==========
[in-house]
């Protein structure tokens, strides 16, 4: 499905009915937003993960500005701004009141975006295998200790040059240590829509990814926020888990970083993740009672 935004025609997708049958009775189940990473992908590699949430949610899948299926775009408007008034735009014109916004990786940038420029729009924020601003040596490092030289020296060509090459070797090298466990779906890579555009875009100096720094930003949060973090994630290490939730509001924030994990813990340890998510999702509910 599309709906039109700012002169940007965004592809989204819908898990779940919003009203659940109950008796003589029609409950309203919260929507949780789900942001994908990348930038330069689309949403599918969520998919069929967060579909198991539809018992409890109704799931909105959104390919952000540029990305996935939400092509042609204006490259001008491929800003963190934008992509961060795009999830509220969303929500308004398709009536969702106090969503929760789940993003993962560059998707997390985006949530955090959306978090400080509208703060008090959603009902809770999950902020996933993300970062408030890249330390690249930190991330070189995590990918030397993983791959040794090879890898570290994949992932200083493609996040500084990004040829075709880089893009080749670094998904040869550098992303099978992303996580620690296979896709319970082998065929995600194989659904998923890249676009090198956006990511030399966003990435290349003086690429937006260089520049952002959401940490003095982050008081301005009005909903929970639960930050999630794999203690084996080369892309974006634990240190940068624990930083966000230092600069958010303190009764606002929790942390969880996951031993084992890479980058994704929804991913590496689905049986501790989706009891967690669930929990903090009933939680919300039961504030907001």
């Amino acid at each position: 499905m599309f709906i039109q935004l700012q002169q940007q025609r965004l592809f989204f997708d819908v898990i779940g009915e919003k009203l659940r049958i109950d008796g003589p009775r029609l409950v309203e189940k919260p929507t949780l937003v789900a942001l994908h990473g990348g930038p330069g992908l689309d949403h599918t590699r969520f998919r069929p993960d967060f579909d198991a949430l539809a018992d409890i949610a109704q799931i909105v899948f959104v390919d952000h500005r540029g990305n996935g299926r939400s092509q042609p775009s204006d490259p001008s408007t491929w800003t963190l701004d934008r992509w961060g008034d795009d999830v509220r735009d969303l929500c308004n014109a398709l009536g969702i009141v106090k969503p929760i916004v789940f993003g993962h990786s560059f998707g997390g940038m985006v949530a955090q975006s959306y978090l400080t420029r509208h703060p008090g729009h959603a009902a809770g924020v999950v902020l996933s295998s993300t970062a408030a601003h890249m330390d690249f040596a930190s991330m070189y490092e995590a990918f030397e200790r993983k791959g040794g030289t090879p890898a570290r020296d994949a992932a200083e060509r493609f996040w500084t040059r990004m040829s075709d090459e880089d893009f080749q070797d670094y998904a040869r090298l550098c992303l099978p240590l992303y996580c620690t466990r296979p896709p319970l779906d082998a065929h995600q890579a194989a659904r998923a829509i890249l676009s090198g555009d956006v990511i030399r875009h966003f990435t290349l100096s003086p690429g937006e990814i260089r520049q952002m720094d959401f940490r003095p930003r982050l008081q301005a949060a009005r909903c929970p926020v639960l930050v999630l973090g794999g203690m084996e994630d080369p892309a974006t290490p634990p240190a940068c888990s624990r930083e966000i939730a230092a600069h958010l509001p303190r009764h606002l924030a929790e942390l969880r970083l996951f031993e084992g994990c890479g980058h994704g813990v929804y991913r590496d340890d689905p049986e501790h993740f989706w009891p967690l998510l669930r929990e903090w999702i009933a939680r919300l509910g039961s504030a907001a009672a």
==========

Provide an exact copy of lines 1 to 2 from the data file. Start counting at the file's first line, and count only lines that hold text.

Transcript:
[in-house]
């Protein structure tokens, strides 16, 4: 499905009915937003993960500005701004009141975006295998200790040059240590829509990814926020888990970083993740009672 935004025609997708049958009775189940990473992908590699949430949610899948299926775009408007008034735009014109916004990786940038420029729009924020601003040596490092030289020296060509090459070797090298466990779906890579555009875009100096720094930003949060973090994630290490939730509001924030994990813990340890998510999702509910 599309709906039109700012002169940007965004592809989204819908898990779940919003009203659940109950008796003589029609409950309203919260929507949780789900942001994908990348930038330069689309949403599918969520998919069929967060579909198991539809018992409890109704799931909105959104390919952000540029990305996935939400092509042609204006490259001008491929800003963190934008992509961060795009999830509220969303929500308004398709009536969702106090969503929760789940993003993962560059998707997390985006949530955090959306978090400080509208703060008090959603009902809770999950902020996933993300970062408030890249330390690249930190991330070189995590990918030397993983791959040794090879890898570290994949992932200083493609996040500084990004040829075709880089893009080749670094998904040869550098992303099978992303996580620690296979896709319970082998065929995600194989659904998923890249676009090198956006990511030399966003990435290349003086690429937006260089520049952002959401940490003095982050008081301005009005909903929970639960930050999630794999203690084996080369892309974006634990240190940068624990930083966000230092600069958010303190009764606002929790942390969880996951031993084992890479980058994704929804991913590496689905049986501790989706009891967690669930929990903090009933939680919300039961504030907001």